Freehold v Leasehold


Freehold v Leasehold

Depending on whether you buy a freehold or a leasehold property, there may be limits on what you can do to your own home.

What is Freehold ?

If you own the freehold of a property, this means the property is owned outright, including the land it’s built on. So, if you buy a freehold, you’re responsible for maintaining your property and land. You’ll need to budget for these costs.

Most houses are freehold, but there are some that can be leasehold.

Freehold Advantages

With a Freehold property you will not have to:

  • Worry about the lease running out
  • Deal with a Freeholder
  • Pay ground rent, services charges or any other landlord charges

Owning a Share of Freehold

It’s possible to buy the Freehold of a property from the landlord. This is usually done with other leaseholders. By way of example, this might be other people living in the same block of flats.

At least half of the leaseholders will need to agree to purchase the Freehold before it can be purchased. Buying a Freehold might give more control over the property and likely costs.

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There’s still a lease. It’s just that as you are the Freeholder you can grant a new lease easily. A lease of say up to 999 years.

Lease holders will need to serve a Notice, called a Section 13 on the current landlord.

It might be expensive to buy the freehold. It’s necessary to set up a company to manage the building. Or, you can find a managing agent.

For more information you can visit the at The Leasehold Advisory Service website

What is Leasehold?

With Leasehold, you own the property for the length of your lease agreement with the Freeholder. You’ll be bound by the terms of any lease as well as its length.

When the lease ends, ownership of the property returns to the freeholder. Leases can be extended.

Most flats and maisonettes are Leasehold. In effect then, you own your property in the building. But you have no stake in the building itself.

Some houses are sold as leaseholds. Where this is the case you own the property, but you don’t own the land it sits on.

Buying a Leasehold

When you buy a leasehold property, the current lease is taken over by you from the previous owner.

Before making an offer of a Leasehold property you’ll need to consider:

  • The number of years that remain on the lease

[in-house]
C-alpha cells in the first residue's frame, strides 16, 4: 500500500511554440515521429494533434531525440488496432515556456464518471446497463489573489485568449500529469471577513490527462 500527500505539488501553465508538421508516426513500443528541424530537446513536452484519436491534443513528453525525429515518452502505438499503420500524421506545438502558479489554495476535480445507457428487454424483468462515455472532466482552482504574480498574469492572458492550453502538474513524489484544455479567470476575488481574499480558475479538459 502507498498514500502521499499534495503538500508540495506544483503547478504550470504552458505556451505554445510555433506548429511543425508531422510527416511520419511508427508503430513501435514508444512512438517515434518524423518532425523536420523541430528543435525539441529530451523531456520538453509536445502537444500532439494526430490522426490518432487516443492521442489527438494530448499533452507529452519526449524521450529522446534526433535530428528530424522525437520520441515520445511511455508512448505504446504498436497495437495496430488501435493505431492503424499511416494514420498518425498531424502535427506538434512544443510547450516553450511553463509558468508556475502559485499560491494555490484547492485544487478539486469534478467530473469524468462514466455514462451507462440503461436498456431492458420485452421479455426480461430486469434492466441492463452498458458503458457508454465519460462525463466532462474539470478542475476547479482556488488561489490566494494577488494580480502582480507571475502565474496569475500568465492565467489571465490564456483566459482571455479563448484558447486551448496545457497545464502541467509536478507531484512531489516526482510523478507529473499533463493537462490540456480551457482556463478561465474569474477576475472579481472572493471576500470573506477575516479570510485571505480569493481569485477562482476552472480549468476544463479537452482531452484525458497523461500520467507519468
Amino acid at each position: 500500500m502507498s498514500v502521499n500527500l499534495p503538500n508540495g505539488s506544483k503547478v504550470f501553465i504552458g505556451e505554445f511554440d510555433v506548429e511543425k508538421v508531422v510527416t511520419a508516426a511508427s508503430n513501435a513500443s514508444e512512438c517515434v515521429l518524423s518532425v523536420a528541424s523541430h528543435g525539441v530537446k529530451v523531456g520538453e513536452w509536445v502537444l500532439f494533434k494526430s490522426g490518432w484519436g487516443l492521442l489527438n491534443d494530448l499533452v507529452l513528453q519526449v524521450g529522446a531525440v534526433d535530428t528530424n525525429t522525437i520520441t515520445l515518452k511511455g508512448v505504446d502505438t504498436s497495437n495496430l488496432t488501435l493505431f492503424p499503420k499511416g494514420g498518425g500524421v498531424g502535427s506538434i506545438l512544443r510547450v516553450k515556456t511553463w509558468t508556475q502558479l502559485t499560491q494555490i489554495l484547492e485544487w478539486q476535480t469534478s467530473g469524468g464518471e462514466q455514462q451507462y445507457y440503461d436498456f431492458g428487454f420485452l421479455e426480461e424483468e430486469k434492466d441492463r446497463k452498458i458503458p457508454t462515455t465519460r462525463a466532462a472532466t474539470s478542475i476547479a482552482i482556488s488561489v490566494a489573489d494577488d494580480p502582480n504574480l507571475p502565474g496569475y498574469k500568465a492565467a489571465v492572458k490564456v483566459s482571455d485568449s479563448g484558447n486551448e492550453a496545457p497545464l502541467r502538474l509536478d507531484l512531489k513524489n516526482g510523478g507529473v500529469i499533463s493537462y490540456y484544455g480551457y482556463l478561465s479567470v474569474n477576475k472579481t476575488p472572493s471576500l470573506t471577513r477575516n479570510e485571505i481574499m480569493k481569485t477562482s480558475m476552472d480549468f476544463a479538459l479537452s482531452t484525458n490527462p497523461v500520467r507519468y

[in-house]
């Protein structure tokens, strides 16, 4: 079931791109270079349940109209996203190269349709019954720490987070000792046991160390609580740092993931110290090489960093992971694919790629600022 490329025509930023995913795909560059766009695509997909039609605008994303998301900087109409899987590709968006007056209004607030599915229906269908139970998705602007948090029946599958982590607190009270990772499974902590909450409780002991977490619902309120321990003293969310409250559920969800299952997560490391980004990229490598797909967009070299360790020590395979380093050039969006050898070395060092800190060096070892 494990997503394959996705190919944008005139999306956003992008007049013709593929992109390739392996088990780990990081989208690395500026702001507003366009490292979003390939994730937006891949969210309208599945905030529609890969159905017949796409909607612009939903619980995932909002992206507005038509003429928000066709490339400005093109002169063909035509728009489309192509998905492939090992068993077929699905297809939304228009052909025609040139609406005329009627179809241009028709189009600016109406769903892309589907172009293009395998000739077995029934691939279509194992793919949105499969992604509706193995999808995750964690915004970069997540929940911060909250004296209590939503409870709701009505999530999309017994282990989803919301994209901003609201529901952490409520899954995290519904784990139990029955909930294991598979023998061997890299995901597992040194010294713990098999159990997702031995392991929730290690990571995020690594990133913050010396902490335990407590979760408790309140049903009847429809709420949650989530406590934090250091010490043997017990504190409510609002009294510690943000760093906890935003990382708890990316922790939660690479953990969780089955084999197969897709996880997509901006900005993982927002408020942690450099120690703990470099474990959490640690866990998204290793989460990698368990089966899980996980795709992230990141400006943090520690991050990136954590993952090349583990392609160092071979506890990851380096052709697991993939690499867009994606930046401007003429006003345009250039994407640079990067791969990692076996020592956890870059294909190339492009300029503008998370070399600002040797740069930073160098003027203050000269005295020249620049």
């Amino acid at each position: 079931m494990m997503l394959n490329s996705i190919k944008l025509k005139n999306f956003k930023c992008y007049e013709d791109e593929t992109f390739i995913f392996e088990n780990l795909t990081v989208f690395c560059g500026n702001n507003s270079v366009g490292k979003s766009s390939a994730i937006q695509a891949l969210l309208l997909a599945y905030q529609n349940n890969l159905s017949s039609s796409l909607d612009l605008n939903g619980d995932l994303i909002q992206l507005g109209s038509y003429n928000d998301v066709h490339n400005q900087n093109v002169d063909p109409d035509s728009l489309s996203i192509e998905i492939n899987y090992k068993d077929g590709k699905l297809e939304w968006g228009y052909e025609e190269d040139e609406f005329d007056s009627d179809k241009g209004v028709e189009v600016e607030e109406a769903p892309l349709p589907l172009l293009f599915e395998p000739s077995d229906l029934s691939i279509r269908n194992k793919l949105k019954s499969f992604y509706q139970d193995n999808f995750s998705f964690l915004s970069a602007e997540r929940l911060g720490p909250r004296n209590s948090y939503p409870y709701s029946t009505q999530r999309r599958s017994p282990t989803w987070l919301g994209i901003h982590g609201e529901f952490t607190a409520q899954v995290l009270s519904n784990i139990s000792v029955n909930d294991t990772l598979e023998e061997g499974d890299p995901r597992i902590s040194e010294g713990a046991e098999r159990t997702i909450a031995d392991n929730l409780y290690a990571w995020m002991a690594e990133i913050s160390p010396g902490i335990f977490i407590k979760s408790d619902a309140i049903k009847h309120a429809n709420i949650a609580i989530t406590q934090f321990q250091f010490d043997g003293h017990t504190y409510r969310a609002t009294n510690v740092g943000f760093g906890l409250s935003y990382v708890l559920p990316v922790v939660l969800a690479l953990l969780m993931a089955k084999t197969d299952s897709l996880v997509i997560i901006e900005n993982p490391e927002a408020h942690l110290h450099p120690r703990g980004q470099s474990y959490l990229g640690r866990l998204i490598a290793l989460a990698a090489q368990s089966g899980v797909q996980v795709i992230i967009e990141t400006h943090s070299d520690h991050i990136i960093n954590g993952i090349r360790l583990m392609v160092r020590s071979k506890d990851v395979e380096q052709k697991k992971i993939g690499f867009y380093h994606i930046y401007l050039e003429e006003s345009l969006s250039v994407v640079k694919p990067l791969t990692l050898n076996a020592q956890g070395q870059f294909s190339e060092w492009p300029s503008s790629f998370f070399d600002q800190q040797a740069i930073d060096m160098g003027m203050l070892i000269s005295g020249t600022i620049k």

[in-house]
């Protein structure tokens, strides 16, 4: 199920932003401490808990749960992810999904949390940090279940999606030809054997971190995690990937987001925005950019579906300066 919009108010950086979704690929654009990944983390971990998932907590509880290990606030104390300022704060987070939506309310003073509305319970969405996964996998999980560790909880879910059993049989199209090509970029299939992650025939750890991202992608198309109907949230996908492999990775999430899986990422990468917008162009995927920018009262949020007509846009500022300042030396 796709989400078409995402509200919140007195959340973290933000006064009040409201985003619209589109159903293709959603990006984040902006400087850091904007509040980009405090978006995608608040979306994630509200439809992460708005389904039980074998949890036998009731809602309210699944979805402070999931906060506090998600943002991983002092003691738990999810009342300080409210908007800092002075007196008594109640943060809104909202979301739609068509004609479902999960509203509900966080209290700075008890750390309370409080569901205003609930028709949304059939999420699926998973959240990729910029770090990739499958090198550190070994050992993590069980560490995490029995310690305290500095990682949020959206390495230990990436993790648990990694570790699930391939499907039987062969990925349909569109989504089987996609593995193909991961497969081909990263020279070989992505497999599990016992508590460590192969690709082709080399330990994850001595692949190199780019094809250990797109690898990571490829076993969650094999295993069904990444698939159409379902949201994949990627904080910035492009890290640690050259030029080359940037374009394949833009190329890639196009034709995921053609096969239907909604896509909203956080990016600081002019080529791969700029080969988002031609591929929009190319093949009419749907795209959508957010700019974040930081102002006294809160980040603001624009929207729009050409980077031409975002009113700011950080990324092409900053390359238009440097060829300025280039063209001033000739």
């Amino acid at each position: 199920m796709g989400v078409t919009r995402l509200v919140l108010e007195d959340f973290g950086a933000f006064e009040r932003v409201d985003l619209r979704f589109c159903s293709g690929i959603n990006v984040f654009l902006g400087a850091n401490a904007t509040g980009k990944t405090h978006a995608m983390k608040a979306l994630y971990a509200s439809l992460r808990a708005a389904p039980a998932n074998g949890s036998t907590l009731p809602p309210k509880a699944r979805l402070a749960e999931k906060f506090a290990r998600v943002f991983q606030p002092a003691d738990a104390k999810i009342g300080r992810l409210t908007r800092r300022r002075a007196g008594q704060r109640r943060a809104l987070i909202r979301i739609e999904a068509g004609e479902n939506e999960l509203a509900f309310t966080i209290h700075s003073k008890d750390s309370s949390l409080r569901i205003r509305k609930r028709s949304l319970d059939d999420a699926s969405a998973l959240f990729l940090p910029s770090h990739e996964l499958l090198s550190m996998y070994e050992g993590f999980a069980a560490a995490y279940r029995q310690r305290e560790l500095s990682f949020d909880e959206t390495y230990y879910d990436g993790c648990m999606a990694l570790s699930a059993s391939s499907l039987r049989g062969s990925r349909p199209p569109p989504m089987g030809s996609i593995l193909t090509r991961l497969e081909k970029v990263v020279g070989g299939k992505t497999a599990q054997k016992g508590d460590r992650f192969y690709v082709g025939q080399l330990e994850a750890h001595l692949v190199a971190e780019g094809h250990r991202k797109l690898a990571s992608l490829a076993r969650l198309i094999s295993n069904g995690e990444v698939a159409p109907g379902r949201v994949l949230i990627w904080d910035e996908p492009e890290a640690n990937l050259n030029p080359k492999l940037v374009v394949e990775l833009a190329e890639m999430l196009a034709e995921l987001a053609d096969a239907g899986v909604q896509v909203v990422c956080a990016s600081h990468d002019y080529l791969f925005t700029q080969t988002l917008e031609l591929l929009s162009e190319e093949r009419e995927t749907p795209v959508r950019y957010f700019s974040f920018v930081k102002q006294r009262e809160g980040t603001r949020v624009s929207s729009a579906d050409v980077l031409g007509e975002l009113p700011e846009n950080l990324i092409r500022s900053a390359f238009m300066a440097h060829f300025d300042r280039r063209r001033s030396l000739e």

• The cost of service charges and other related costs

These two main factors might affect getting a mortgage and the property resale value.

Length of Lease

Where a lease has less than 70 years to run, mortgages are possible but not all lenders are prepared to proceed. You might struggle to get a mortgage.

Most lenders normally need a lease to run for 25 years beyond the end of your mortgage.

Therefore, if you want to get a 25 year mortgage the lease needs to have at least 50 years before it ends. When you eventually want to sell a leasehold property you’re buying, think about how many years will be left on the lease.

The shorter the lease the more difficult to sell a property.

Extending a Lease

A landlord can extend a lease at any time. Once you’ve owned your home for two years, you have the right to extend your lease by 90 years, provided you are a qualifying tenant. Usually, a qualifying period is more than 21 years of lease at the time of purchase.

Freeholds will charge for extending the lease. Extension costs depend on the property. If the cost of extending can’t be agreed there is an appeal process. You should seek legal advice in this regard.

Leasehold Charges

As previously stated, if you own a leasehold property, you don’t own the land. Therefore, you won’t be responsible for maintaining and running the building. A managing agent is normally appointed for this.

However, leaseholders share the costs of maintenance and charges, by paying a service charge to the landlord. Sometimes there’s also what’s known as a sinking fund that is set up to cover any unexpected maintenance work needed in the future.

Leasehold service charges

Service charges vary from property to property. Service charges are used to pay for things such as:

  • Maintaining garden areas
  • Communal area Utility Charges
  • Repairs and Maintenance

Make sure you’re aware of theses charges before you put in an offer on a property. Not only can this impact on mortgage affordability but you’ll need to budget for the costs also.

Additionally, if you own a leasehold property, the repairs and maintenance on your property are your responsibility. However, you’ll usually need to get the landlord’s permission to make any significant changes.

Watch out for other charges including:

  • Ground rent
  • Buildings Insurance

For more information about Freehold and Leasehold property and how these fit in with applying for a mortgage call or book an appointment with an adviser.